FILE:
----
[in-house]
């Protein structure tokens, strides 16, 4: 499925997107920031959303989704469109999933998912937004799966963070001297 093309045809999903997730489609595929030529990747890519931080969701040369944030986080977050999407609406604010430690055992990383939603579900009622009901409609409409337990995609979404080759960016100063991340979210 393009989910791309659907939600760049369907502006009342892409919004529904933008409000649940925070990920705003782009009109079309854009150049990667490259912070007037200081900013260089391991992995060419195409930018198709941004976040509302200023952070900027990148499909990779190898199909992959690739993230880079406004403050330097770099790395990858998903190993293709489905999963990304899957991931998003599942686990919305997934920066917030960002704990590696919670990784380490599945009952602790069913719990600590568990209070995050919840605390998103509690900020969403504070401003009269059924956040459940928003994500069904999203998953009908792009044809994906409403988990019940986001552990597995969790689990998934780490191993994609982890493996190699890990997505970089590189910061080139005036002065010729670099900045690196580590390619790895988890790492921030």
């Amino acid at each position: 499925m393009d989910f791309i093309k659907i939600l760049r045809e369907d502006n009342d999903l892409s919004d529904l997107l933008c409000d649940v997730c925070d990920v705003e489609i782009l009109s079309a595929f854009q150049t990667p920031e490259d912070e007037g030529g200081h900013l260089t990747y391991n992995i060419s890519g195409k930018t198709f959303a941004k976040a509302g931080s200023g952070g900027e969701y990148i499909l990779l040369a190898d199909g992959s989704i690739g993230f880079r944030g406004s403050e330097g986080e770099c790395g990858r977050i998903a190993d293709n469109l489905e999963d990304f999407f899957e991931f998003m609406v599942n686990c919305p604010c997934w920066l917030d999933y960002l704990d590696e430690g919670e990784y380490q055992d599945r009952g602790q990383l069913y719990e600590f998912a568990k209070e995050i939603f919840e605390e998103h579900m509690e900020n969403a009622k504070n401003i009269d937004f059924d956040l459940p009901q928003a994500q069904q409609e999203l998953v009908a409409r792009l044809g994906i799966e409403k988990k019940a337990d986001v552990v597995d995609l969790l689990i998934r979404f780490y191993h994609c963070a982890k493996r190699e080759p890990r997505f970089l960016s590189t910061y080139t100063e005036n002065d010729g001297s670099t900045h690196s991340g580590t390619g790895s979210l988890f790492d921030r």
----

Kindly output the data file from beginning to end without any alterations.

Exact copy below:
[in-house]
């Protein structure tokens, strides 16, 4: 499925997107920031959303989704469109999933998912937004799966963070001297 093309045809999903997730489609595929030529990747890519931080969701040369944030986080977050999407609406604010430690055992990383939603579900009622009901409609409409337990995609979404080759960016100063991340979210 393009989910791309659907939600760049369907502006009342892409919004529904933008409000649940925070990920705003782009009109079309854009150049990667490259912070007037200081900013260089391991992995060419195409930018198709941004976040509302200023952070900027990148499909990779190898199909992959690739993230880079406004403050330097770099790395990858998903190993293709489905999963990304899957991931998003599942686990919305997934920066917030960002704990590696919670990784380490599945009952602790069913719990600590568990209070995050919840605390998103509690900020969403504070401003009269059924956040459940928003994500069904999203998953009908792009044809994906409403988990019940986001552990597995969790689990998934780490191993994609982890493996190699890990997505970089590189910061080139005036002065010729670099900045690196580590390619790895988890790492921030």
């Amino acid at each position: 499925m393009d989910f791309i093309k659907i939600l760049r045809e369907d502006n009342d999903l892409s919004d529904l997107l933008c409000d649940v997730c925070d990920v705003e489609i782009l009109s079309a595929f854009q150049t990667p920031e490259d912070e007037g030529g200081h900013l260089t990747y391991n992995i060419s890519g195409k930018t198709f959303a941004k976040a509302g931080s200023g952070g900027e969701y990148i499909l990779l040369a190898d199909g992959s989704i690739g993230f880079r944030g406004s403050e330097g986080e770099c790395g990858r977050i998903a190993d293709n469109l489905e999963d990304f999407f899957e991931f998003m609406v599942n686990c919305p604010c997934w920066l917030d999933y960002l704990d590696e430690g919670e990784y380490q055992d599945r009952g602790q990383l069913y719990e600590f998912a568990k209070e995050i939603f919840e605390e998103h579900m509690e900020n969403a009622k504070n401003i009269d937004f059924d956040l459940p009901q928003a994500q069904q409609e999203l998953v009908a409409r792009l044809g994906i799966e409403k988990k019940a337990d986001v552990v597995d995609l969790l689990i998934r979404f780490y191993h994609c963070a982890k493996r190699e080759p890990r997505f970089l960016s590189t910061y080139t100063e005036n002065d010729g001297s670099t900045h690196s991340g580590t390619g790895s979210l988890f790492d921030r």